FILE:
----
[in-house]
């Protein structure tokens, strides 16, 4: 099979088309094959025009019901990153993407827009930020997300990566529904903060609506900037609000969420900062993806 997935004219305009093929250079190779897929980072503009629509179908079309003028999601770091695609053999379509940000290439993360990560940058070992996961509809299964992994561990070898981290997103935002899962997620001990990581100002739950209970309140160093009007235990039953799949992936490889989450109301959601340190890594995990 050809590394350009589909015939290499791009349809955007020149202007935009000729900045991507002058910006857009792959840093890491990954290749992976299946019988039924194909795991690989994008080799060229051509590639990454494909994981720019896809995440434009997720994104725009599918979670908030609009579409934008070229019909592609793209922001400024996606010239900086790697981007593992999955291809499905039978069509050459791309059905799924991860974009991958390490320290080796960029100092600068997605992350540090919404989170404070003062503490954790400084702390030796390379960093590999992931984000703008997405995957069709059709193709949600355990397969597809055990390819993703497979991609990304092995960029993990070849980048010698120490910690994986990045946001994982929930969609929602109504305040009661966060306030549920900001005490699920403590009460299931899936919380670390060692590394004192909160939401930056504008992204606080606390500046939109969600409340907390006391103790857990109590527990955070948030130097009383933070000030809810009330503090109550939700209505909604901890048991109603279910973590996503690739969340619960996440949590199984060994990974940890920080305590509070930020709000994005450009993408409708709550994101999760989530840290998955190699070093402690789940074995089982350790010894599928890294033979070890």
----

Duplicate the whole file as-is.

[in-house]
């Protein structure tokens, strides 16, 4: 099979088309094959025009019901990153993407827009930020997300990566529904903060609506900037609000969420900062993806 997935004219305009093929250079190779897929980072503009629509179908079309003028999601770091695609053999379509940000290439993360990560940058070992996961509809299964992994561990070898981290997103935002899962997620001990990581100002739950209970309140160093009007235990039953799949992936490889989450109301959601340190890594995990 050809590394350009589909015939290499791009349809955007020149202007935009000729900045991507002058910006857009792959840093890491990954290749992976299946019988039924194909795991690989994008080799060229051509590639990454494909994981720019896809995440434009997720994104725009599918979670908030609009579409934008070229019909592609793209922001400024996606010239900086790697981007593992999955291809499905039978069509050459791309059905799924991860974009991958390490320290080796960029100092600068997605992350540090919404989170404070003062503490954790400084702390030796390379960093590999992931984000703008997405995957069709059709193709949600355990397969597809055990390819993703497979991609990304092995960029993990070849980048010698120490910690994986990045946001994982929930969609929602109504305040009661966060306030549920900001005490699920403590009460299931899936919380670390060692590394004192909160939401930056504008992204606080606390500046939109969600409340907390006391103790857990109590527990955070948030130097009383933070000030809810009330503090109550939700209505909604901890048991109603279910973590996503690739969340619960996440949590199984060994990974940890920080305590509070930020709000994005450009993408409708709550994101999760989530840290998955190699070093402690789940074995089982350790010894599928890294033979070890």